Walking With Primates

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This week news services were all a-twitter about a 47-million-year-old fossil primate from the famous Messel deposits of Germany. Named Darwinius masillae and described in the journal PLoS One, the lemur-like primate was heralded as being a transitional form between a group of extinct primates called adapids and anthropoid primates (monkeys and apes). As it turns out the fossil may not be all it has been cracked up to be, but it is still a spectacular find that represents one branch of the primate radiation that occurred after the mass extinction that killed off the dinosaurs at the end of the Cretaceous. Creatures like Tyrannosaurus perished, but primates survived.

Tracing the record of the earliest primates is a challenge. Since primates started off small and lived in forested habitats their fossils are extremely rare, and most fossils that are found are teeth. This can make comparisons between these creatures difficult, and the relationships among early primates or primate-like creatures are controversial. The fact that some molecular studies places the origin of primates even further back in the Cretaceous, about 85 million years ago, makes things even more complicated as no verifiable primate fossils have yet been found from that age. Despite these complexities, however, scientists do have a broad outline of early primate evolution.

One of the earliest primate-like creatures was Purgatorius, a tree-shrew-like mammal that lived right around the end of the Cretaceous 65 million years ago. Whether it was one of the first primates or only closely related to the first primates is still controversial, but it does seem to represent what the ancestors of primates were like during the time that dinosaurs were the dominant land-dwelling vertebrates.

After the mass extinction, mammalian evolution exploded. Mammals were no longer under the feet of dinosaurs, and among the groups that diversified were primate-like creatures called plesiadapiformes. Whether these creatures were true primates or just very primate-like is still being debated, but they underwent a boom and bust during the Paleocene (about 65 to 55 million years ago). In many ways these creatures were somewhat squirrel-like, with clawed hands and eyes on the sides of their heads, but at the very least they seem to be the closest extinct relatives to other primates.

The creatures that are regarded as "true" primates flourished during the Eocene (about 55 to 33 million years ago), and can largely be placed into two groups: the adapids and omomyids. The adapids were lemur-like primates, while the omomyids closely resembled living tarsiers, but both had forward-oriented eyes and adaptations to life in the trees. Both these groups are relevant to yesterday's big announcement.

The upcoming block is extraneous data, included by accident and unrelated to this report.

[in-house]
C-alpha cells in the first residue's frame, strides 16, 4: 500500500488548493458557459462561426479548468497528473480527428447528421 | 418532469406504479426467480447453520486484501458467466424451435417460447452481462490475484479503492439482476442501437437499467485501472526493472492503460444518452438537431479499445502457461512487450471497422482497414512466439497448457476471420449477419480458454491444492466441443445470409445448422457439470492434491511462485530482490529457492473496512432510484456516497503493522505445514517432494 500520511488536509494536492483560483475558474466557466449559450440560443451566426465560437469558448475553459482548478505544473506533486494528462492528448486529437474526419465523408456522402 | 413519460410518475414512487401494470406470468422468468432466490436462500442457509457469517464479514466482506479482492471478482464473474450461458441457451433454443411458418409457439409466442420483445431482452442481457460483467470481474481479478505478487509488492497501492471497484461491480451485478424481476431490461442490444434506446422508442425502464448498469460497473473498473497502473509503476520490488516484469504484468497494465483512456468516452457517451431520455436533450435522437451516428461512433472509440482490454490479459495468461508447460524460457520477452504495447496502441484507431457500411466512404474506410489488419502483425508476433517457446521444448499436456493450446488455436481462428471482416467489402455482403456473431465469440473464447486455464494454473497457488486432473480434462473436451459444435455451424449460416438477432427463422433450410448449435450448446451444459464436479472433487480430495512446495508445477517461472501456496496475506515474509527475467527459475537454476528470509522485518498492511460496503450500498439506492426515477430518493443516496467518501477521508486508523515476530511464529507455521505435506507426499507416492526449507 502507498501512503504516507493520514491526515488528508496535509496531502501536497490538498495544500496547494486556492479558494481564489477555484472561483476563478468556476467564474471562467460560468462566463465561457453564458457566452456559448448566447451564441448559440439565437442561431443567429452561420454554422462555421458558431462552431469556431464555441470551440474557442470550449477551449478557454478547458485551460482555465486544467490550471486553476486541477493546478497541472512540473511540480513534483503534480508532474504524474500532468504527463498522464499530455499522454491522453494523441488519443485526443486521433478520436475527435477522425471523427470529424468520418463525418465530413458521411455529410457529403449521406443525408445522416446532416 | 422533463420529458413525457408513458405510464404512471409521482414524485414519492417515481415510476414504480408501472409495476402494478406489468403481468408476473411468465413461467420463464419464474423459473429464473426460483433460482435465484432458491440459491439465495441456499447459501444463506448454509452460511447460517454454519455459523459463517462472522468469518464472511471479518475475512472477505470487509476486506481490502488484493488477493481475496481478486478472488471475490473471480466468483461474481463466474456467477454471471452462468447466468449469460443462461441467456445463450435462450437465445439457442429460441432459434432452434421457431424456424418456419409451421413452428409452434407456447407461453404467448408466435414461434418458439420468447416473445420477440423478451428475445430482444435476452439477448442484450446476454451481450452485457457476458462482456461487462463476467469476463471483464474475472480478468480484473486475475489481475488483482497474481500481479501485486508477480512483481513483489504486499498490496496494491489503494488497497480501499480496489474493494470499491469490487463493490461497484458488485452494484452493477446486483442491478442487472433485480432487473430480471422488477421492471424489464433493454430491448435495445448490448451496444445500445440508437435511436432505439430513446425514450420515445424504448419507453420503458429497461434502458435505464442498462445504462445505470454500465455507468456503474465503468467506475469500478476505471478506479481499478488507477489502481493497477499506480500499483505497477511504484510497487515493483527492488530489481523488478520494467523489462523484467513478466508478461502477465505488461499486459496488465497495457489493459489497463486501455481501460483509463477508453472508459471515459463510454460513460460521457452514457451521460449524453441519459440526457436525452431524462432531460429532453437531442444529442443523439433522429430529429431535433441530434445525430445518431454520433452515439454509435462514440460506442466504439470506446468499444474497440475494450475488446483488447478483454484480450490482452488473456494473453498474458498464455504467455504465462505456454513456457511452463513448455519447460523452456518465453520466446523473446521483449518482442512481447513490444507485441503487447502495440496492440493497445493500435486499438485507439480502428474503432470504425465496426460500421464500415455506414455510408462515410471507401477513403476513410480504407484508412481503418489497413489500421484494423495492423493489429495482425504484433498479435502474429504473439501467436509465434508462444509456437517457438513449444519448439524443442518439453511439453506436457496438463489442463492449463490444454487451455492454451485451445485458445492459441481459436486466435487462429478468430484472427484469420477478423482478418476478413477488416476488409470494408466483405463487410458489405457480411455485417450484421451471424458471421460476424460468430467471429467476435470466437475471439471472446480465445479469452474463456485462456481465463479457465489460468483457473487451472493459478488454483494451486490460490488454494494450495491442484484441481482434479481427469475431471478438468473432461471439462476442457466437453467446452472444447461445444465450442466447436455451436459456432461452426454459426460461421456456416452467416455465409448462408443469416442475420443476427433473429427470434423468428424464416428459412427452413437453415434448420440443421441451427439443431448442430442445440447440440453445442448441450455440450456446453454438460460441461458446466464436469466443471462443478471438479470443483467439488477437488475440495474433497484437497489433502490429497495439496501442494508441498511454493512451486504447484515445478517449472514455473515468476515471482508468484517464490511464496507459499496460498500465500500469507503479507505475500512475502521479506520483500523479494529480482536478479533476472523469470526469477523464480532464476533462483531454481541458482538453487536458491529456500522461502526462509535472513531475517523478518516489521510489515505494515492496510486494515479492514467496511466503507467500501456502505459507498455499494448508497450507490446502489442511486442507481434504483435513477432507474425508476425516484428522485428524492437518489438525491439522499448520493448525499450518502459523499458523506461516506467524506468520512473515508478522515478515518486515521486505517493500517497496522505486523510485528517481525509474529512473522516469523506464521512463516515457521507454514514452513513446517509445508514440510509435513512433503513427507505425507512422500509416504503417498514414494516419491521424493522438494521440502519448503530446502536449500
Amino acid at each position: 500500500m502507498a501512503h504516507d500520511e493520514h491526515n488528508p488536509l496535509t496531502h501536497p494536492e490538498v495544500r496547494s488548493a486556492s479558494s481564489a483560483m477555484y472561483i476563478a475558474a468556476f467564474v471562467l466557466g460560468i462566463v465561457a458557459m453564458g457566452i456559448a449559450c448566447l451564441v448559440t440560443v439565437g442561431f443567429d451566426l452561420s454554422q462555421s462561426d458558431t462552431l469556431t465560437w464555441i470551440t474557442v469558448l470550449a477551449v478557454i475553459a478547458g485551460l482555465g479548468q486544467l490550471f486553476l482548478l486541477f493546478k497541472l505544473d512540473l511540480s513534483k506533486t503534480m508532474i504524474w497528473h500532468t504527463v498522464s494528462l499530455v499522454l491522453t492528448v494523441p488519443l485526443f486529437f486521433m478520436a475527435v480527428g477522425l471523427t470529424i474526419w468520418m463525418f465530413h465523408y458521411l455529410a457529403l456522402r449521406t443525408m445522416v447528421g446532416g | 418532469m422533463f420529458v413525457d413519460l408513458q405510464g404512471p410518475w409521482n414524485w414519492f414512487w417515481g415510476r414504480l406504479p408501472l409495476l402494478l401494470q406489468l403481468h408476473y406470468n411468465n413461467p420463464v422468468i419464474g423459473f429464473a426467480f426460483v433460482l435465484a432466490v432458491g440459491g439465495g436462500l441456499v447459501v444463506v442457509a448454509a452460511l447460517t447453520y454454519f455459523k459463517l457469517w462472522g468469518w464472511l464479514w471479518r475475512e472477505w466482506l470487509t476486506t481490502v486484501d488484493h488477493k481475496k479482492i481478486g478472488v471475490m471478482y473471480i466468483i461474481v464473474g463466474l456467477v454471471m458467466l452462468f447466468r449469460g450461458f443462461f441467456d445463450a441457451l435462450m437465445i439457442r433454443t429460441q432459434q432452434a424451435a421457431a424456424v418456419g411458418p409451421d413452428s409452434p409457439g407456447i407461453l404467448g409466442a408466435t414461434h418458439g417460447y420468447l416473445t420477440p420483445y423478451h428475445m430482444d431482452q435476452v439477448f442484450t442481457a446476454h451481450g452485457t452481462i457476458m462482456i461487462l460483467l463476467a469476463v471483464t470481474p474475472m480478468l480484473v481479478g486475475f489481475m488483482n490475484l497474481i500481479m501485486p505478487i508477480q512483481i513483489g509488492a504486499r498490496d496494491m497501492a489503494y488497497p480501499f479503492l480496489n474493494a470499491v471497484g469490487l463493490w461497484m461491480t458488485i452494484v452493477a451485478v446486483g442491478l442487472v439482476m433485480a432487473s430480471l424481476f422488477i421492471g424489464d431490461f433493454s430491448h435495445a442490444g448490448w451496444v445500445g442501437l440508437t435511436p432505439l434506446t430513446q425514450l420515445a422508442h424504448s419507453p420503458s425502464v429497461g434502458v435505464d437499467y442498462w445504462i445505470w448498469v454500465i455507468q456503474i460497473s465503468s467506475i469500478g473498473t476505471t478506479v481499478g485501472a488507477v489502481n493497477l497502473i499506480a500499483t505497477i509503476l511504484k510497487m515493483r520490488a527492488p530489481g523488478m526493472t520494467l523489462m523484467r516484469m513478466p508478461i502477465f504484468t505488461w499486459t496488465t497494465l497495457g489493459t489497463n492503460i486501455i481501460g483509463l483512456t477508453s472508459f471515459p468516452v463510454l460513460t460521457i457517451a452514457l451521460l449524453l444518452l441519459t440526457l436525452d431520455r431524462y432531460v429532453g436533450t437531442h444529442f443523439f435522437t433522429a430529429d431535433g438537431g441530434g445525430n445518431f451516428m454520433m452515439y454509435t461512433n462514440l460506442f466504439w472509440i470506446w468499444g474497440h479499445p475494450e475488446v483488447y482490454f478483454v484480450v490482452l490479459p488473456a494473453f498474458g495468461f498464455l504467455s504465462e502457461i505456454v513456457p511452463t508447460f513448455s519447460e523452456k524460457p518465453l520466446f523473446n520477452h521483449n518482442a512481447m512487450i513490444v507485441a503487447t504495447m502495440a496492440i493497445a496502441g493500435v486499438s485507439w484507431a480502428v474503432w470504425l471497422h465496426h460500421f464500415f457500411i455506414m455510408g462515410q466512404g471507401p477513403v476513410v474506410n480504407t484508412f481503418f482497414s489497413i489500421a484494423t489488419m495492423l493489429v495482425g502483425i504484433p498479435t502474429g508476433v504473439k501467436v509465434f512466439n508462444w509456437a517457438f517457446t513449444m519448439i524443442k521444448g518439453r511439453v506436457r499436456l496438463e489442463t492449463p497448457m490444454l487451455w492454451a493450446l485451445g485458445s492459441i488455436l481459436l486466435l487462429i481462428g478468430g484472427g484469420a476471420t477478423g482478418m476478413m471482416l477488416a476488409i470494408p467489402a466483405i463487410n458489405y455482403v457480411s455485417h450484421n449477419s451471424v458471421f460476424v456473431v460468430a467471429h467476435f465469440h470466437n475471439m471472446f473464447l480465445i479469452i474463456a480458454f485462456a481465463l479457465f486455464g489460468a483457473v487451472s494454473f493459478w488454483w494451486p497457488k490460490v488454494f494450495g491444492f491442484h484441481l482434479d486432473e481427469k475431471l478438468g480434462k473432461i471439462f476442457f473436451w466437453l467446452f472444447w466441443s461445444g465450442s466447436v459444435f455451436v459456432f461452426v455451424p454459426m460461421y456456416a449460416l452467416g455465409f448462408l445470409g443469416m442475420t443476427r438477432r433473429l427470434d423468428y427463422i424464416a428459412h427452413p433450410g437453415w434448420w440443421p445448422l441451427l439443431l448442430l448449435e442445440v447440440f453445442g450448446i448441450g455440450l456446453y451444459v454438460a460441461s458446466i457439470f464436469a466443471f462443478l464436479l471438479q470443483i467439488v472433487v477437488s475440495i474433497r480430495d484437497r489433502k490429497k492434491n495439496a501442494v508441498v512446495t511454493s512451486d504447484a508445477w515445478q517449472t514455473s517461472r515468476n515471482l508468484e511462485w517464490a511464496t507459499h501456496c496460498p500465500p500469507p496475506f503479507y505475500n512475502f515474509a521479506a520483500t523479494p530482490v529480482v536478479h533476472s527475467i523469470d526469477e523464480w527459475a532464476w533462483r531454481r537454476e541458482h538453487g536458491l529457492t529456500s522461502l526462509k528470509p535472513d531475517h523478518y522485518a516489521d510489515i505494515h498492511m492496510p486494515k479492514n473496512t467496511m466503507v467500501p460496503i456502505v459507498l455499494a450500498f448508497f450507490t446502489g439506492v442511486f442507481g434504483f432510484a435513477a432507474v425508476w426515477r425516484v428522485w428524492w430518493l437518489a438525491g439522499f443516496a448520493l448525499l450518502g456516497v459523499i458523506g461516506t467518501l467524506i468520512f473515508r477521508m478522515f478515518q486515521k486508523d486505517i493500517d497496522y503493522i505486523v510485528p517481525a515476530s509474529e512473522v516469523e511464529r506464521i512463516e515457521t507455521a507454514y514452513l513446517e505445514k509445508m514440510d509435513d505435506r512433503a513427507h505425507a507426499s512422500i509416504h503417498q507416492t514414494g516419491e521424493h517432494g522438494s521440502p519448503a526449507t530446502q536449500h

According to the new paper, Darwinius is an adapid, and many scientists presently regard this group as being more closely related to modern lemurs and lorises than to monkeys or apes. Many paleontologists who study extinct primates favor omomyids and ancient tarsiers as being closer to monkeys and apes, but the authors of the new paper don't think so. In the paper itself they claim that Darwinius belongs to the same large group of primates, haplorrhines, as tarsiers, monkeys, and apes, thus placing adapids in a position to potentially become our ancestors. This conclusion has caused the scientists involved in the study and the popular media to herald it as a "missing link" that connects us to other primates.

Unfortunately, however, the scientists who wrote the paper did not conduct a detailed evolutionary analysis of the new fossil or its relationships to other primates. The fossil is spectacular, the first fossil primate to be find in such a state of exceptional preservation, but it has been oversold by the History Channel (who organized the media hype) and the scientists involved in the study. They simply did not do the work to support the conclusions they drew from the fossil, and the real relationship of Darwinius to other primates will have to wait for further studies.


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